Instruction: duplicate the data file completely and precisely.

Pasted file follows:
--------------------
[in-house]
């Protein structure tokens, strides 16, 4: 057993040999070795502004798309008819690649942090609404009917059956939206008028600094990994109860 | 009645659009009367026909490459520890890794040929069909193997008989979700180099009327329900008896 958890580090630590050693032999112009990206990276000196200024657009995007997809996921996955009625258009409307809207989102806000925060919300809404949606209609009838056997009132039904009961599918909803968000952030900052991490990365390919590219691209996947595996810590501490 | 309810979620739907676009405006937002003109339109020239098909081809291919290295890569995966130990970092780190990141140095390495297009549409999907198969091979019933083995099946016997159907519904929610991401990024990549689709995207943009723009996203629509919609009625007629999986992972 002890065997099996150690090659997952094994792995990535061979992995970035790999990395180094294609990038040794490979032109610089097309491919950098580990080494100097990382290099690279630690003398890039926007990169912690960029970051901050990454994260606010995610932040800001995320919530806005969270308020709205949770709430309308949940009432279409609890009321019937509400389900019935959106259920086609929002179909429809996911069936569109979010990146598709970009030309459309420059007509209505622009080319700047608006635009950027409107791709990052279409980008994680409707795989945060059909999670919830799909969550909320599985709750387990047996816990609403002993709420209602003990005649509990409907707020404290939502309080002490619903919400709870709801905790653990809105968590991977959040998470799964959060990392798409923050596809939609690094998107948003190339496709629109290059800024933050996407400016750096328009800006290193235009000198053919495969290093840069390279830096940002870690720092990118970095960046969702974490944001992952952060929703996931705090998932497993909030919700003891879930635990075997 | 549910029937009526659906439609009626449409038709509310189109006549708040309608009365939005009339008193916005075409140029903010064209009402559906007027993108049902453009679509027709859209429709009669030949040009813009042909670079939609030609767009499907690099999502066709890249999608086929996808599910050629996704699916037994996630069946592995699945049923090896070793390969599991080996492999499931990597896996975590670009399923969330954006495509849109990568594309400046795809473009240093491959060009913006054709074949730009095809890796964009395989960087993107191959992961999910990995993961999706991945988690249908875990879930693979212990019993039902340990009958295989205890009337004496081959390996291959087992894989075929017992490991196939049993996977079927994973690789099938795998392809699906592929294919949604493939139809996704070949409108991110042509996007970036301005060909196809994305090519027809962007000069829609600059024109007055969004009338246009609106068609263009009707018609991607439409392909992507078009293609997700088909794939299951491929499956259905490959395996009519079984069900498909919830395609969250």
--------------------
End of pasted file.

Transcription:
[in-house]
């Protein structure tokens, strides 16, 4: 057993040999070795502004798309008819690649942090609404009917059956939206008028600094990994109860 | 009645659009009367026909490459520890890794040929069909193997008989979700180099009327329900008896 958890580090630590050693032999112009990206990276000196200024657009995007997809996921996955009625258009409307809207989102806000925060919300809404949606209609009838056997009132039904009961599918909803968000952030900052991490990365390919590219691209996947595996810590501490 | 309810979620739907676009405006937002003109339109020239098909081809291919290295890569995966130990970092780190990141140095390495297009549409999907198969091979019933083995099946016997159907519904929610991401990024990549689709995207943009723009996203629509919609009625007629999986992972 002890065997099996150690090659997952094994792995990535061979992995970035790999990395180094294609990038040794490979032109610089097309491919950098580990080494100097990382290099690279630690003398890039926007990169912690960029970051901050990454994260606010995610932040800001995320919530806005969270308020709205949770709430309308949940009432279409609890009321019937509400389900019935959106259920086609929002179909429809996911069936569109979010990146598709970009030309459309420059007509209505622009080319700047608006635009950027409107791709990052279409980008994680409707795989945060059909999670919830799909969550909320599985709750387990047996816990609403002993709420209602003990005649509990409907707020404290939502309080002490619903919400709870709801905790653990809105968590991977959040998470799964959060990392798409923050596809939609690094998107948003190339496709629109290059800024933050996407400016750096328009800006290193235009000198053919495969290093840069390279830096940002870690720092990118970095960046969702974490944001992952952060929703996931705090998932497993909030919700003891879930635990075997 | 549910029937009526659906439609009626449409038709509310189109006549708040309608009365939005009339008193916005075409140029903010064209009402559906007027993108049902453009679509027709859209429709009669030949040009813009042909670079939609030609767009499907690099999502066709890249999608086929996808599910050629996704699916037994996630069946592995699945049923090896070793390969599991080996492999499931990597896996975590670009399923969330954006495509849109990568594309400046795809473009240093491959060009913006054709074949730009095809890796964009395989960087993107191959992961999910990995993961999706991945988690249908875990879930693979212990019993039902340990009958295989205890009337004496081959390996291959087992894989075929017992490991196939049993996977079927994973690789099938795998392809699906592929294919949604493939139809996704070949409108991110042509996007970036301005060909196809994305090519027809962007000069829609600059024109007055969004009338246009609106068609263009009707018609991607439409392909992507078009293609997700088909794939299951491929499956259905490959395996009519079984069900498909919830395609969250």